Nowadays we are increasingly exposed to stimuli, influencers or advertising of all sorts that promise us miraculous diets and to quickly and effortlessly achieve a healthy weight, therefore well-being and a better life. In most cases what they sell us is an illusion that only contributes to increasing our unease. The term “diet” itself is often misunderstood and very particular emotional and psychological meanings are attributed to it. In this article I would like first of all to clarify the definition of diet, placing it in a perspective of psychological support.
Definition of diet
In accordance with the definition proposed by Treccani in ancient Greek medicine with “diet” meant the way of life, the set of rules of life (nutrition, physical activity, rest, etc.) aimed at maintaining the state of health. Nowadays however, over all in the last 30 years, with changes in beauty standards, fashion industry etc. the concept of diet is mainly limited to the restriction and limitation of various foods, theoretically aimed at achieving therapeutic or preventive purposes, even if increasingly focused instead only on aesthetic canons, with all the related consequences such as guilt, discrimination, self – punishment if these standards are not met (diet culture). It is therefore essential nowadays to associate the concept of diet with that of psychological support; above all because often many diets are already undertaken during pre-adolescence, independently and without adequate support, during an age in which both physical and identity development is in full swing.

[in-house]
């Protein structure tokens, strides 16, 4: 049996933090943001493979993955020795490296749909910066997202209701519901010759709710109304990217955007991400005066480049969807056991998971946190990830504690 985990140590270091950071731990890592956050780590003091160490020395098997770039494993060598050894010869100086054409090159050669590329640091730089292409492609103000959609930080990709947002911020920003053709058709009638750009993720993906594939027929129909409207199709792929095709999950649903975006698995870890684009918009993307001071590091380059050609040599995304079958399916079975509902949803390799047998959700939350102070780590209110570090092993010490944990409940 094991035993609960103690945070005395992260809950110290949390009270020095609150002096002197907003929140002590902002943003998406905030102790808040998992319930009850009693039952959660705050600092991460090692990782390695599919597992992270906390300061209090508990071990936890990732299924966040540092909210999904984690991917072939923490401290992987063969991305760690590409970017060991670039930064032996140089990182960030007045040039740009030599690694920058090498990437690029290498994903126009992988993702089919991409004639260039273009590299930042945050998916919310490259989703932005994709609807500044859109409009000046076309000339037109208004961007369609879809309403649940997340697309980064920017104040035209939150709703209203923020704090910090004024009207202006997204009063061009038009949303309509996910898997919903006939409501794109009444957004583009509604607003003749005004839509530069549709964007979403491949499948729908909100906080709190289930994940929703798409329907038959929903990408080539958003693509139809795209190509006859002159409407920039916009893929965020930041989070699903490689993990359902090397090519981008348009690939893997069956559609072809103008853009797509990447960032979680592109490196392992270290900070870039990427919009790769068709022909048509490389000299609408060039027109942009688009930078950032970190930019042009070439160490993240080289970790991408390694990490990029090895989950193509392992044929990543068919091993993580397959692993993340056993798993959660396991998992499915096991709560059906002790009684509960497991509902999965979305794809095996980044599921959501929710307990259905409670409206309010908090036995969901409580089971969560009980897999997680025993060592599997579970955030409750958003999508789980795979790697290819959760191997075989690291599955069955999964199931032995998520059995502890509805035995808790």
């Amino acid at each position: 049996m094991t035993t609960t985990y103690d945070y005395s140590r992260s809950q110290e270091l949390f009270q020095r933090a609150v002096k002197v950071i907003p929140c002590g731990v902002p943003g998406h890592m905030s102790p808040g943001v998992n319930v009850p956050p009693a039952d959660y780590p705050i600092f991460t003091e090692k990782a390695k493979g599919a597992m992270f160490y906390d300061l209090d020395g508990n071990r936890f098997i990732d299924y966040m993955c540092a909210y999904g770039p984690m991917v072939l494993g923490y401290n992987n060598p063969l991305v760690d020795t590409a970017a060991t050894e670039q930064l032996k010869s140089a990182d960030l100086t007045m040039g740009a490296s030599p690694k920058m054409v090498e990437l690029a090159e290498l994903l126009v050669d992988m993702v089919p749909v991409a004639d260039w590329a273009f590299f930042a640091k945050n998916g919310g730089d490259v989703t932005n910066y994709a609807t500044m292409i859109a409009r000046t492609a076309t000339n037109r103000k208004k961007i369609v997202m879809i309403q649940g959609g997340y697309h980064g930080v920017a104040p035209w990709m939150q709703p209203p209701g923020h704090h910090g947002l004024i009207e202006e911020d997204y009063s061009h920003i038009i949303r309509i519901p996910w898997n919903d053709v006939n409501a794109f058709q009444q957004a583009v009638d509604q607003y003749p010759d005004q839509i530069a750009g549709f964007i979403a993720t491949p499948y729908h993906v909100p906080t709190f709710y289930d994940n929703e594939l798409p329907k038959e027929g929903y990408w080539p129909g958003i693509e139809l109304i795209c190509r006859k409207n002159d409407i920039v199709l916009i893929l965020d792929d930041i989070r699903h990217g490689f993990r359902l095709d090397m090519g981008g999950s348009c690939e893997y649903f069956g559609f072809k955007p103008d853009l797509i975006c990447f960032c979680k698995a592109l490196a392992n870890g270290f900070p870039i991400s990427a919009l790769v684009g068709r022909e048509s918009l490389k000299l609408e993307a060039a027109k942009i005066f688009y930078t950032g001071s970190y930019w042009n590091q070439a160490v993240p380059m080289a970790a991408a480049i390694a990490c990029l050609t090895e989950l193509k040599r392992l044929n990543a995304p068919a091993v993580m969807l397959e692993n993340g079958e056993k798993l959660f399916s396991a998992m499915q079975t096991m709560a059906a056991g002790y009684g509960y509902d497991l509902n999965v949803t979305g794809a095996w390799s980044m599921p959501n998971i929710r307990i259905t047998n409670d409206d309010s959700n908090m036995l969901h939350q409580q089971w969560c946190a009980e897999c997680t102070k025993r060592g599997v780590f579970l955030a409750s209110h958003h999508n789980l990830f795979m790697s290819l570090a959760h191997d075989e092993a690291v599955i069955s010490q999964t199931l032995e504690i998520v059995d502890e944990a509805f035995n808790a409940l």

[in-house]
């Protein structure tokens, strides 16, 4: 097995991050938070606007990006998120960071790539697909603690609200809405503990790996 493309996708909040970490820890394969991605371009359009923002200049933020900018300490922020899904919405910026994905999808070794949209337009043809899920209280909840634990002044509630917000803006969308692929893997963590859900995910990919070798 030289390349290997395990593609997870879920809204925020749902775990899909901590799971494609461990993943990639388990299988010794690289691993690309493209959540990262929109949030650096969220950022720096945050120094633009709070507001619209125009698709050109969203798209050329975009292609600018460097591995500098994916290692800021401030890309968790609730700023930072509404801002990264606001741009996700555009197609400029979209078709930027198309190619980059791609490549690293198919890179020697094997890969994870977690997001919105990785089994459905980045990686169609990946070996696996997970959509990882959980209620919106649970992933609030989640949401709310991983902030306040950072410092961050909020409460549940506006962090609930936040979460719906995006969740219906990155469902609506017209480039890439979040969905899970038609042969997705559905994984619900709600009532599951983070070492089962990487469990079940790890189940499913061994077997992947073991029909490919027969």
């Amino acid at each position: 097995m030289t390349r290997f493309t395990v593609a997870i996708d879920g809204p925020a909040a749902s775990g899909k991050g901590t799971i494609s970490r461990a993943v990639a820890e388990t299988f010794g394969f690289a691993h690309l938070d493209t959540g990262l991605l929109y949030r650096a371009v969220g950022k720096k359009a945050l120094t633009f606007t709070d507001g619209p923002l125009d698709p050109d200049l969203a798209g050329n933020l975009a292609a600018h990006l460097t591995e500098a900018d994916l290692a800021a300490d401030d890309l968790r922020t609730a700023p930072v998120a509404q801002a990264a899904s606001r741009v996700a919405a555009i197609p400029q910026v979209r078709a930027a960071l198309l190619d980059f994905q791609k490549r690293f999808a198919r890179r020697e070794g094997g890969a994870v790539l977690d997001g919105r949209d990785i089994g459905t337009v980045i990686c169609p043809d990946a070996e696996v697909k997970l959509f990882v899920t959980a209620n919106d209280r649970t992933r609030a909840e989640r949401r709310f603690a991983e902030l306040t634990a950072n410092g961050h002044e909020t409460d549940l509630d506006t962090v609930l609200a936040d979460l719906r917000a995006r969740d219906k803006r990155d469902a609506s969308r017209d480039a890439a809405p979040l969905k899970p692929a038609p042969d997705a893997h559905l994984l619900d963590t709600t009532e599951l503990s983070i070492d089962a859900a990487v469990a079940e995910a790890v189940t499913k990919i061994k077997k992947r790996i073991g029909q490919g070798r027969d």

Why dieting without psychological support is a risk
Several studies have shown that embarking on a diet without adequate knowledge and professional support is one of the main risk factors for the onset of eating disorders, especially in adolescence.
Sometimes embarking on a diet can be a way to feel gratified and to manage stress in the absence of adequate affective and emotional regulation. On the contrary, it can happen to eat not out of hunger, but in response to feelings, stress conditions and emotions, especially anger. Eating in excess can therefore be the response to a change in emotional state that is impossible to manage in other ways. The paradox is that this change in state can also be caused by the fatigue of having embarked on a diet or by the frustration of not being able to follow it, creating a dangerous vicious circle.
Emotional regulation refers to the set of processes and strategies we use to influence our emotions, experience them and express them in a functional way, more specifically:
- Understanding and acceptance of one’s own emotional states
- Ability to tolerate both positive and negative emotions
- Displacement and non-suppression of the unpleasant emotion